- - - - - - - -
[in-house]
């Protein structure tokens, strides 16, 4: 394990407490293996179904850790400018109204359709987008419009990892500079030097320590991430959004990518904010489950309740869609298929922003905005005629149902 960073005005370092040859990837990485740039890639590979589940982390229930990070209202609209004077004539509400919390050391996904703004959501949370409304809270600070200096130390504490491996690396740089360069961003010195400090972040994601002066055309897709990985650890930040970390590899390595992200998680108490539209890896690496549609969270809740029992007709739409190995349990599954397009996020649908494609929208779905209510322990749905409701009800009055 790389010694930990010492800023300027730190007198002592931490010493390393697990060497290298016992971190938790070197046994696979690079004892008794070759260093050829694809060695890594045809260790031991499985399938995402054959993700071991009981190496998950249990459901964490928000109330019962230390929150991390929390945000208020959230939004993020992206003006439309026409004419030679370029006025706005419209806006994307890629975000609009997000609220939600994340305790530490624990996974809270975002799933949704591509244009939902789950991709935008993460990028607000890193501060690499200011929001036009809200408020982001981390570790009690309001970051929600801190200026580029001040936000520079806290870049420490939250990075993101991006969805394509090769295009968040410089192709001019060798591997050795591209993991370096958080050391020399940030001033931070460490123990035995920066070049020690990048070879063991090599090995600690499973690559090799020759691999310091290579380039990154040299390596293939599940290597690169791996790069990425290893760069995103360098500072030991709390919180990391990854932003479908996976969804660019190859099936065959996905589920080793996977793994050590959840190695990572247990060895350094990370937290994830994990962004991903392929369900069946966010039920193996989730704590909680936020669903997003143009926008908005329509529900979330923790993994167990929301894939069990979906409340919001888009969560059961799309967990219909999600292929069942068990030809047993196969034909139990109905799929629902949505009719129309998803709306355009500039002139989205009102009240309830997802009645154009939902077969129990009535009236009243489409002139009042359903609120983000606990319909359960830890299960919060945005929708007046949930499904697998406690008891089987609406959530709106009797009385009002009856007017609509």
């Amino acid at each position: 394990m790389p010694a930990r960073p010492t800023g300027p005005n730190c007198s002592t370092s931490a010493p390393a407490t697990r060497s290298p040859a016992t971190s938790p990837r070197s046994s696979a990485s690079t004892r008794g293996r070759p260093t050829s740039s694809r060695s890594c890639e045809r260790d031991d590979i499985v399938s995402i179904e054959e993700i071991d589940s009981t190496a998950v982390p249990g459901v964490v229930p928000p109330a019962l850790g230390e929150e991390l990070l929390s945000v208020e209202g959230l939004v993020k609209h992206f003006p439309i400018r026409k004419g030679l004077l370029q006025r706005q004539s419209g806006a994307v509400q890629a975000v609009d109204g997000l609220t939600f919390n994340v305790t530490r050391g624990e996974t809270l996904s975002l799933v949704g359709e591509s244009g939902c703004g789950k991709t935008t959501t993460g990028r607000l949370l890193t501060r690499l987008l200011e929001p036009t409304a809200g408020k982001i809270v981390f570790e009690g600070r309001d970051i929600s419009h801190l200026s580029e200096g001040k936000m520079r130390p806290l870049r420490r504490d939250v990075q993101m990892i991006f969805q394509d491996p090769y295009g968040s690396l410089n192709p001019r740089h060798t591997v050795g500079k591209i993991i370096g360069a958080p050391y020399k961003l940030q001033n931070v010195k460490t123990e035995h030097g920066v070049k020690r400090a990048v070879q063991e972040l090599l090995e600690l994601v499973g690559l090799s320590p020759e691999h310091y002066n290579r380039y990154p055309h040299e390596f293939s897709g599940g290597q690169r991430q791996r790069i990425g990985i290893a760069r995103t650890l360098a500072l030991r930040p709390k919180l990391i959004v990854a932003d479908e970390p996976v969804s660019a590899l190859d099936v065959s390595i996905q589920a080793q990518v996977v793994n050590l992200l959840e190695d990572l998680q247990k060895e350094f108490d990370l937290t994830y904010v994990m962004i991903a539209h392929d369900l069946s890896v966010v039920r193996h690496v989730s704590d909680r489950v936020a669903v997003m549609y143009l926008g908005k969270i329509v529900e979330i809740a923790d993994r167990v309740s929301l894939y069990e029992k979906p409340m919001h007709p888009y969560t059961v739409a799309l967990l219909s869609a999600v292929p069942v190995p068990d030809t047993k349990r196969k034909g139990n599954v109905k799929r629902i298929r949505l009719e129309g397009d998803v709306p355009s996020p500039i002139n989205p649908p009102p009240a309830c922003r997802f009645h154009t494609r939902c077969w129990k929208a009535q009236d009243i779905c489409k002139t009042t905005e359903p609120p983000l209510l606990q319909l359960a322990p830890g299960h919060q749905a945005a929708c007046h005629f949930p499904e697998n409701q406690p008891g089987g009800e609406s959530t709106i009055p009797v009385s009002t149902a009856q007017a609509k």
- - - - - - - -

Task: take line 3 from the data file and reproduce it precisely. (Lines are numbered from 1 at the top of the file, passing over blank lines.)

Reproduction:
């Amino acid at each position: 394990m790389p010694a930990r960073p010492t800023g300027p005005n730190c007198s002592t370092s931490a010493p390393a407490t697990r060497s290298p040859a016992t971190s938790p990837r070197s046994s696979a990485s690079t004892r008794g293996r070759p260093t050829s740039s694809r060695s890594c890639e045809r260790d031991d590979i499985v399938s995402i179904e054959e993700i071991d589940s009981t190496a998950v982390p249990g459901v964490v229930p928000p109330a019962l850790g230390e929150e991390l990070l929390s945000v208020e209202g959230l939004v993020k609209h992206f003006p439309i400018r026409k004419g030679l004077l370029q006025r706005q004539s419209g806006a994307v509400q890629a975000v609009d109204g997000l609220t939600f919390n994340v305790t530490r050391g624990e996974t809270l996904s975002l799933v949704g359709e591509s244009g939902c703004g789950k991709t935008t959501t993460g990028r607000l949370l890193t501060r690499l987008l200011e929001p036009t409304a809200g408020k982001i809270v981390f570790e009690g600070r309001d970051i929600s419009h801190l200026s580029e200096g001040k936000m520079r130390p806290l870049r420490r504490d939250v990075q993101m990892i991006f969805q394509d491996p090769y295009g968040s690396l410089n192709p001019r740089h060798t591997v050795g500079k591209i993991i370096g360069a958080p050391y020399k961003l940030q001033n931070v010195k460490t123990e035995h030097g920066v070049k020690r400090a990048v070879q063991e972040l090599l090995e600690l994601v499973g690559l090799s320590p020759e691999h310091y002066n290579r380039y990154p055309h040299e390596f293939s897709g599940g290597q690169r991430q791996r790069i990425g990985i290893a760069r995103t650890l360098a500072l030991r930040p709390k919180l990391i959004v990854a932003d479908e970390p996976v969804s660019a590899l190859d099936v065959s390595i996905q589920a080793q990518v996977v793994n050590l992200l959840e190695d990572l998680q247990k060895e350094f108490d990370l937290t994830y904010v994990m962004i991903a539209h392929d369900l069946s890896v966010v039920r193996h690496v989730s704590d909680r489950v936020a669903v997003m549609y143009l926008g908005k969270i329509v529900e979330i809740a923790d993994r167990v309740s929301l894939y069990e029992k979906p409340m919001h007709p888009y969560t059961v739409a799309l967990l219909s869609a999600v292929p069942v190995p068990d030809t047993k349990r196969k034909g139990n599954v109905k799929r629902i298929r949505l009719e129309g397009d998803v709306p355009s996020p500039i002139n989205p649908p009102p009240a309830c922003r997802f009645h154009t494609r939902c077969w129990k929208a009535q009236d009243i779905c489409k002139t009042t905005e359903p609120p983000l209510l606990q319909l359960a322990p830890g299960h919060q749905a945005a929708c007046h005629f949930p499904e697998n409701q406690p008891g089987g009800e609406s959530t709106i009055p009797v009385s009002t149902a009856q007017a609509k």